A multiple-choice question about fatwas

December 11, 2007

www.alifta.com fatwa siteHere’s a multiple-choice question about fatwas — in the information age, the Islamic practice of issuing fatwas has become…

  1. enriched
  2. chaotic
  3. more open
  4. less transparent
  5. all of the above
  6. none of the above

The number of fatwas, or religious edicts, has exploded in recent years as sheikhs, muftis and others use the Internet, satellite television, radio, telephone call-in services and the print media to globalise the practice. Once limited mostly to scholars in their cities or countries, Muslims can now put their questions to experts around the world — and often get quite different answers depending on where they ask.

One might think the decision of Saudi Arabia’s grand mufti to launch a fatwa Web site might help bring some order into this confusion. The Saudi government says it wants to challenge radical Islam on the Web, which is why Sheikh Abdel-Aziz al-Sheikh has ventured into cyberspace in the first place. But with so many sites now up and running, as Senior Correspondent Andrew Hammond reports from Riyadh, his site may turn out to be just one more pious portal.

The plethora of fatwa sites is not the only hurdle he faces. As Hammond writes, “the mufti isn’t everyone’s favourite, though. His edicts condemning Muslims who take up arms against the U.S.-allied Saudi government and advising the devout not to fight with al Qaeda in Iraq are seen by hardliners as blatant examples of fatwas-for-hire. Governments often elicit politically expedient fatwas from their favoured sheikhs.”

Saudis at a camel beauty contestModern technology has also put the spotlight on odd fatwas that are ignored or laughed at in the Muslim world. There was a Saudi fatwa against camel beauty contests last month, but it seems to have had no effect reining in this popular tribal custom. Another one in Egypt had an effect its author never imagined. Cairo’s al-Azhar Islamic University suspended a lecturer in May after he suggested that men and women office colleagues could use “symbolic breastfeeding” to get around a religious ban on being alone together.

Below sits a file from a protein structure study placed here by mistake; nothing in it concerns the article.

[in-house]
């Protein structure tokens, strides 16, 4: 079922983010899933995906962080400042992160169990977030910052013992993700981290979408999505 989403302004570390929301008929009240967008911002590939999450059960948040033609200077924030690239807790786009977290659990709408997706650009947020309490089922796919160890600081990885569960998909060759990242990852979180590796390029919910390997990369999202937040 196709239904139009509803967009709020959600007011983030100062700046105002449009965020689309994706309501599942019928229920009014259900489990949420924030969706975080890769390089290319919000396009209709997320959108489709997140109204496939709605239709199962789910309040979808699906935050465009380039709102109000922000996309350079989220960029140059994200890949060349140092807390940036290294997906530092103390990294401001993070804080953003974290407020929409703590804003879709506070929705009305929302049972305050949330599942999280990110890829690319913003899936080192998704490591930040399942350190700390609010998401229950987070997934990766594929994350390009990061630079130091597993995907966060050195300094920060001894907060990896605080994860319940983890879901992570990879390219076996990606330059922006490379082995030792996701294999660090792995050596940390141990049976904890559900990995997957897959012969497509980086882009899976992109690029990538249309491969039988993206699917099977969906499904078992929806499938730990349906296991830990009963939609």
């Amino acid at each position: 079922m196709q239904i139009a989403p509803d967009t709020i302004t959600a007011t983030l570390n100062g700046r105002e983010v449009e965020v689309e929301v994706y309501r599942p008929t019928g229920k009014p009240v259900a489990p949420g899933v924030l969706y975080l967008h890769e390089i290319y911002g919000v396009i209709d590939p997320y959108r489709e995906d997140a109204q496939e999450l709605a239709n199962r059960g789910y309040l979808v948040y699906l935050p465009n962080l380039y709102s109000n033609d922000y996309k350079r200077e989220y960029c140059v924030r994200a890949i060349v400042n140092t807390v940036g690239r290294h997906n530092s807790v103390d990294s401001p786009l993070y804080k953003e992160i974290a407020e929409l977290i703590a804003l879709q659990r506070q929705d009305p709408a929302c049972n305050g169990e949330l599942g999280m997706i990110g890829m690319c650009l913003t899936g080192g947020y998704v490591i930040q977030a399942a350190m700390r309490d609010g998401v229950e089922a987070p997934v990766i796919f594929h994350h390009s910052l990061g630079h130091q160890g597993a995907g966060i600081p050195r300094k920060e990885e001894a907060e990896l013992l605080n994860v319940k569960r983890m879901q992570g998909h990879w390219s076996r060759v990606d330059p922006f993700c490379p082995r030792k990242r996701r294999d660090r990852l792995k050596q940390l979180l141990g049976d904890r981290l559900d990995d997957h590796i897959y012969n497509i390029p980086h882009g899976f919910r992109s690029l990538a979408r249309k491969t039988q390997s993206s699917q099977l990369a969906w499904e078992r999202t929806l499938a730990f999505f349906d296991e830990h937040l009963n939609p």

With so many edicts about, Osama bin Laden has also issued what he calls fatwas, even though Islamic scholars would dispute his qualification to do so. These are usually quite political in spirit, but they get referred to in media reports as fatwas, as if they were somehow equivalent to a well-considered religious opinion issued by a competent sheikh.

Fatwas are clearly important for believing Muslims, otherwise there wouldn’t be such demand for them. But the confusion surrounding them makes it difficult to report on them. Is it worth writing about serious fatwas that might be ignored anyway? If we only report on the unusual ones, are we making fun of Islam? Please let us know what you think — and how you would answer the multiple-choice question above.


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I’m not a Muslim, but I’d say #5. I started researching fatwas during a debate with a member of Hizb ut Tahrir. I wanted to answer his points from the same perspective a Muslim might who believed differently than he did. You’ve pointed out the more chaotic nature as anyone who wants can post what he or she calls a fatwa. It’s less transparent in the sense that often you don’t know the background of the poster so cannot evaluate their knowledge of Islamic law, nor if they even follow a traditional Islamic school of law.

Posted by fern | Report as abusive

Thanks for alerting us to “symbolic breastfeeding”… unfortunately, the article doesn’t say exactly what the scholar had in mind when he said that. How exactly does a woman symbolically breastfeed her male colleague? It seems like HR would have to be involved, at the least.
The interesting thing about that opinion/fatwa, however outlandish, is it shows Muslim scholars engaging with the real-world issues of women and men working together in the secular workplace.

Posted by ReligionWriter | Report as abusive

Andrea (ReligionWriter) – Neither our article nor any other I found on this explained exactly what “symbolic breastfeeding” entailed. Most add another detail, though: it has to be done a minimum of five times to be valid. The Wikipedia entry “breastfeeding fatwa” has about as much as has been written on this in English, including some reaction. If anyone out there has more from the Arabic-language media, please let us know.

Posted by Tom Heneghan | Report as abusive